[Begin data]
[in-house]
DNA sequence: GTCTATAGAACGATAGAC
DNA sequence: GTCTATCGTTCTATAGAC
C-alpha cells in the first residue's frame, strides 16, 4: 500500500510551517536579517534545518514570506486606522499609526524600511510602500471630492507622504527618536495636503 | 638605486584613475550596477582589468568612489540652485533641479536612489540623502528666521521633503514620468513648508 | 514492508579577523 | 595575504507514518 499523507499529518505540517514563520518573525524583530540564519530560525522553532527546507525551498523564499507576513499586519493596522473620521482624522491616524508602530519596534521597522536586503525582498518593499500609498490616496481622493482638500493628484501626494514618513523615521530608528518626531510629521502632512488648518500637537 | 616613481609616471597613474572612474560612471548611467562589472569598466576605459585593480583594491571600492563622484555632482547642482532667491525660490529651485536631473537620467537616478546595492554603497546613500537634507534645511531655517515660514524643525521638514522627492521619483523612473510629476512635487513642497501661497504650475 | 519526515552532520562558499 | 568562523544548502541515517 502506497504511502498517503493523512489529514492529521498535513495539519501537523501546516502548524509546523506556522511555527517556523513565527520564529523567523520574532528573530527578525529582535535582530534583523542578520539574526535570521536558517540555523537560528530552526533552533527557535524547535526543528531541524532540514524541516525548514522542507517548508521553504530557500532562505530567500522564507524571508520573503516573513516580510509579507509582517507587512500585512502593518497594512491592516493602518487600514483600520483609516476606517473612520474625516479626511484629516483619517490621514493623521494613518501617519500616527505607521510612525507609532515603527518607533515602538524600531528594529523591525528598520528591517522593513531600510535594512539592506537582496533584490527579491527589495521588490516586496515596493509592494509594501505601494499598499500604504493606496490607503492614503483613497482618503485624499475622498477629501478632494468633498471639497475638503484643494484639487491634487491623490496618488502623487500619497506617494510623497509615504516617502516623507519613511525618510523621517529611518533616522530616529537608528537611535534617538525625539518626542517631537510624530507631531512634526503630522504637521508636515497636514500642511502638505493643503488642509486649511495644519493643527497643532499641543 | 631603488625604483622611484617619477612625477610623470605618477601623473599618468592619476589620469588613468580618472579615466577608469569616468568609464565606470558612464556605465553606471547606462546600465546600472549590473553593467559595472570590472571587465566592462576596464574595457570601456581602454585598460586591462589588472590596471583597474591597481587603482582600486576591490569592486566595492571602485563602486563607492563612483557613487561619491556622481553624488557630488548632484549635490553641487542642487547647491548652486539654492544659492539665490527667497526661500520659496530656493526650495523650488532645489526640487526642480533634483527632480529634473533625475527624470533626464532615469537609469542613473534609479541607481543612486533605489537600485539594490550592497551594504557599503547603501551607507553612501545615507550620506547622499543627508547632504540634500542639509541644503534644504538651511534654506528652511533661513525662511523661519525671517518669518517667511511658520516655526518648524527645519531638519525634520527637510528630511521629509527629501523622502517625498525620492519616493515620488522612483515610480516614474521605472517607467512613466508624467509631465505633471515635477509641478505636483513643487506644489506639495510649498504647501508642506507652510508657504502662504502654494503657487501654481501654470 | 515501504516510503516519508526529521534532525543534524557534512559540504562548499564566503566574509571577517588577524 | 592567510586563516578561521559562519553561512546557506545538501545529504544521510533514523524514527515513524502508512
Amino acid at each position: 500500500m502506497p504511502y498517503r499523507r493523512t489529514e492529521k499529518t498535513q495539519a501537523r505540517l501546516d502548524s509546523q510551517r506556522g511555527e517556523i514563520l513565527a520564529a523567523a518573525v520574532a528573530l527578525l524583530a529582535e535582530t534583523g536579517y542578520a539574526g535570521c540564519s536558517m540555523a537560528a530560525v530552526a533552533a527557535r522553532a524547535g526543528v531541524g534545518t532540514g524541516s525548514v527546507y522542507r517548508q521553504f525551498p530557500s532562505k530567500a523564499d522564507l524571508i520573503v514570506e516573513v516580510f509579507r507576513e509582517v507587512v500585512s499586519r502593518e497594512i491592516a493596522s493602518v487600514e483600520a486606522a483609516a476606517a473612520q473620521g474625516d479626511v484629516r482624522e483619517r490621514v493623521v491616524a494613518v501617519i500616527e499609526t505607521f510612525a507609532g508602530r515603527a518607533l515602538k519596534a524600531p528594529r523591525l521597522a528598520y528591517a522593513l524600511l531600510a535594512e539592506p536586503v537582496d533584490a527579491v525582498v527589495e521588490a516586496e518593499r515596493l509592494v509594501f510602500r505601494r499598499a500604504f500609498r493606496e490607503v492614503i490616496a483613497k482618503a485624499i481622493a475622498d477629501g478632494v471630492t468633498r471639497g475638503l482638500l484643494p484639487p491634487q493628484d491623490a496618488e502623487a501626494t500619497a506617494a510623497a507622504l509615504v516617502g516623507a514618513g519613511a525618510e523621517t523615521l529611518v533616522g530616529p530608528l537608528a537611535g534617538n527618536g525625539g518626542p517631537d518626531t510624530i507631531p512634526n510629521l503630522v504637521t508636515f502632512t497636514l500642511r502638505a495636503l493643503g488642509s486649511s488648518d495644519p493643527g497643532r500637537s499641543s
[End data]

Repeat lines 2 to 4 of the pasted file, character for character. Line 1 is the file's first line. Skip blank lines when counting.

DNA sequence: GTCTATAGAACGATAGAC
DNA sequence: GTCTATCGTTCTATAGAC
C-alpha cells in the first residue's frame, strides 16, 4: 500500500510551517536579517534545518514570506486606522499609526524600511510602500471630492507622504527618536495636503 | 638605486584613475550596477582589468568612489540652485533641479536612489540623502528666521521633503514620468513648508 | 514492508579577523 | 595575504507514518 499523507499529518505540517514563520518573525524583530540564519530560525522553532527546507525551498523564499507576513499586519493596522473620521482624522491616524508602530519596534521597522536586503525582498518593499500609498490616496481622493482638500493628484501626494514618513523615521530608528518626531510629521502632512488648518500637537 | 616613481609616471597613474572612474560612471548611467562589472569598466576605459585593480583594491571600492563622484555632482547642482532667491525660490529651485536631473537620467537616478546595492554603497546613500537634507534645511531655517515660514524643525521638514522627492521619483523612473510629476512635487513642497501661497504650475 | 519526515552532520562558499 | 568562523544548502541515517 502506497504511502498517503493523512489529514492529521498535513495539519501537523501546516502548524509546523506556522511555527517556523513565527520564529523567523520574532528573530527578525529582535535582530534583523542578520539574526535570521536558517540555523537560528530552526533552533527557535524547535526543528531541524532540514524541516525548514522542507517548508521553504530557500532562505530567500522564507524571508520573503516573513516580510509579507509582517507587512500585512502593518497594512491592516493602518487600514483600520483609516476606517473612520474625516479626511484629516483619517490621514493623521494613518501617519500616527505607521510612525507609532515603527518607533515602538524600531528594529523591525528598520528591517522593513531600510535594512539592506537582496533584490527579491527589495521588490516586496515596493509592494509594501505601494499598499500604504493606496490607503492614503483613497482618503485624499475622498477629501478632494468633498471639497475638503484643494484639487491634487491623490496618488502623487500619497506617494510623497509615504516617502516623507519613511525618510523621517529611518533616522530616529537608528537611535534617538525625539518626542517631537510624530507631531512634526503630522504637521508636515497636514500642511502638505493643503488642509486649511495644519493643527497643532499641543 | 631603488625604483622611484617619477612625477610623470605618477601623473599618468592619476589620469588613468580618472579615466577608469569616468568609464565606470558612464556605465553606471547606462546600465546600472549590473553593467559595472570590472571587465566592462576596464574595457570601456581602454585598460586591462589588472590596471583597474591597481587603482582600486576591490569592486566595492571602485563602486563607492563612483557613487561619491556622481553624488557630488548632484549635490553641487542642487547647491548652486539654492544659492539665490527667497526661500520659496530656493526650495523650488532645489526640487526642480533634483527632480529634473533625475527624470533626464532615469537609469542613473534609479541607481543612486533605489537600485539594490550592497551594504557599503547603501551607507553612501545615507550620506547622499543627508547632504540634500542639509541644503534644504538651511534654506528652511533661513525662511523661519525671517518669518517667511511658520516655526518648524527645519531638519525634520527637510528630511521629509527629501523622502517625498525620492519616493515620488522612483515610480516614474521605472517607467512613466508624467509631465505633471515635477509641478505636483513643487506644489506639495510649498504647501508642506507652510508657504502662504502654494503657487501654481501654470 | 515501504516510503516519508526529521534532525543534524557534512559540504562548499564566503566574509571577517588577524 | 592567510586563516578561521559562519553561512546557506545538501545529504544521510533514523524514527515513524502508512